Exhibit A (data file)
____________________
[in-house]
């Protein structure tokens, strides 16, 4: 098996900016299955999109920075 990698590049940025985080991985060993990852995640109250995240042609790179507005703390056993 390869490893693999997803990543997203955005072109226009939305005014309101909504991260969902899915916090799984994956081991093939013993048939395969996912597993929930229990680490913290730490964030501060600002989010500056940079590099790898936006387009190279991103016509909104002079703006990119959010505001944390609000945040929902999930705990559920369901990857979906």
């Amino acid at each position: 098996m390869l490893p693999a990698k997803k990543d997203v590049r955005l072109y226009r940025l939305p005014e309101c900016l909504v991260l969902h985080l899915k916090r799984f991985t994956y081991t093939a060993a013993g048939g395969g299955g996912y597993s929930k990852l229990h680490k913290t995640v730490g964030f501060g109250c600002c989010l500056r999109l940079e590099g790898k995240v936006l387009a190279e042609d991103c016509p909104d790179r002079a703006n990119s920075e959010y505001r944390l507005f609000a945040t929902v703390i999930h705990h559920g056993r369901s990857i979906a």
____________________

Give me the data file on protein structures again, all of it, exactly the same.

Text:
[in-house]
């Protein structure tokens, strides 16, 4: 098996900016299955999109920075 990698590049940025985080991985060993990852995640109250995240042609790179507005703390056993 390869490893693999997803990543997203955005072109226009939305005014309101909504991260969902899915916090799984994956081991093939013993048939395969996912597993929930229990680490913290730490964030501060600002989010500056940079590099790898936006387009190279991103016509909104002079703006990119959010505001944390609000945040929902999930705990559920369901990857979906």
């Amino acid at each position: 098996m390869l490893p693999a990698k997803k990543d997203v590049r955005l072109y226009r940025l939305p005014e309101c900016l909504v991260l969902h985080l899915k916090r799984f991985t994956y081991t093939a060993a013993g048939g395969g299955g996912y597993s929930k990852l229990h680490k913290t995640v730490g964030f501060g109250c600002c989010l500056r999109l940079e590099g790898k995240v936006l387009a190279e042609d991103c016509p909104d790179r002079a703006n990119s920075e959010y505001r944390l507005f609000a945040t929902v703390i999930h705990h559920g056993r369901s990857i979906a």